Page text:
He also taught basic electronics and was the faculty sponsor of the school’s amateur radio club. You should have seen him abandon the crutches, ascend a 15-foot ladder, and supervise the installation of a new antenna on a pitched roof.

    Respect? You betcha!

  3. MamaLiberty says:

    I still have the walker I used when I broke my leg. I’ve even actually used it a few times since then, but not with any pleasure. The main problem I have using either crutches or walkers is that one then does not have a hand free to carry things… like a cup of hot coffee or a dinner plate. Another hazard of living alone. How do you manage that, Joel?

  4. Joel says:

    Back in my twenties when I spent a lot of time either hopping or on crutches, I was very good at it. You can walk on crutches for a substantial distance without using your hands, if you’ve got callouses on your armpits and get a sort of rhythm going. I used to amuse/horrify my wife by hopping from the kitchen to the living room sofa with a full coffee cup, never slopping a drop.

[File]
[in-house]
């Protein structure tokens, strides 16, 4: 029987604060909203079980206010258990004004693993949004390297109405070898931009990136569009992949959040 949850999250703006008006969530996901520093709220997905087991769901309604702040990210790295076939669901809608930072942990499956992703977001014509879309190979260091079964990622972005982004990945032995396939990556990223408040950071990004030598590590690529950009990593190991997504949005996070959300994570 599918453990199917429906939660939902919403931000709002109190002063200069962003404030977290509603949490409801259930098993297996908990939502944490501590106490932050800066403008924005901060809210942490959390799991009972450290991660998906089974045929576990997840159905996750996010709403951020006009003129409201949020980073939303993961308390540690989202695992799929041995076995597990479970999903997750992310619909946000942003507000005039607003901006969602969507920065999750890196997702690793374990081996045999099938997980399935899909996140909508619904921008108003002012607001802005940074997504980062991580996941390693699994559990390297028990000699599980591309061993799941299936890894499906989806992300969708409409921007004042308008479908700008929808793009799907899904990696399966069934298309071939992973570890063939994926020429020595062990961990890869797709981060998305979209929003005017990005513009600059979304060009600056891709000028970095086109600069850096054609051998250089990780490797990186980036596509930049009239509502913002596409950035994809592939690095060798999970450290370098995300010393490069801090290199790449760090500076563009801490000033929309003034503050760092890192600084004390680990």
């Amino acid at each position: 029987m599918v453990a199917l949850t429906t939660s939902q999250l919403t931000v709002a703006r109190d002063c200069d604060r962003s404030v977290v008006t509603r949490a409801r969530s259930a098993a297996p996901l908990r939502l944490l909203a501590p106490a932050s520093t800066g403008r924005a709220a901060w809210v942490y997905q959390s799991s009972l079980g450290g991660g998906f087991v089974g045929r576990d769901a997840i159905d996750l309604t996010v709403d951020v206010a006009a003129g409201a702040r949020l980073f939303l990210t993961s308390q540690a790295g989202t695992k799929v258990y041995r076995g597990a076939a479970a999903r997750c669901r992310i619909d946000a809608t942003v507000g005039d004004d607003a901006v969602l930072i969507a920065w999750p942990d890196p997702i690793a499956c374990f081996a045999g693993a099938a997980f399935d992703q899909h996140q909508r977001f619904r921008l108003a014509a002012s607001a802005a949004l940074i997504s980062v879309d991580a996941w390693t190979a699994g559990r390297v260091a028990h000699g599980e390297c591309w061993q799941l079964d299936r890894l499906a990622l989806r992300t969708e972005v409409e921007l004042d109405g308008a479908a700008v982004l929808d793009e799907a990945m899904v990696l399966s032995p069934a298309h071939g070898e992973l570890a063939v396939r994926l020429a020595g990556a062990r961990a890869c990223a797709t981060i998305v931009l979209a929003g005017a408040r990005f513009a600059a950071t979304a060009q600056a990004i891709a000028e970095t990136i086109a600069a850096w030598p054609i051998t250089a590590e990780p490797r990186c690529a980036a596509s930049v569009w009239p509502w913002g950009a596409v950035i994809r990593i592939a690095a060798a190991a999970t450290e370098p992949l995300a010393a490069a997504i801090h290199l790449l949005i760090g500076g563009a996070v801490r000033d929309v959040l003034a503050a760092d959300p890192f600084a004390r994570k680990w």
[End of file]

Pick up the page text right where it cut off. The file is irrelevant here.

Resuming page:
Backpacks are also your friend.

  5. jabrwok says:

    Backpacks are also your friend.

    I’d think custom aprons would also be handy. Similar to woodworkers aprons, only with larger, specialized pockets. Perhaps a dedicated utility belt, and lots of seal-able thermoses (thermi?).

  6. Mike says:

    I keep forgetting about your impairment and when it comes to the fore I wonder how well I would handle the same issue. Unlike you Joel I suspect I would not do very well. I know you hate the crutches just as any sane person would, but one thing I learned years ago is it’s better to have and not need than need and not have.

  7. Andrew says:

    Wife, who survived a bad motorcycle accident (cracked the engine block through her leg) and a spinal tumor, has electric chair, manual chair and a walker (she can ambulate for a few steps until her knee gives out.)

    So, of course, the one time her powerchair went tits up, the manual chair decided to shed its rubber wheels.

  8. coloradohermit says: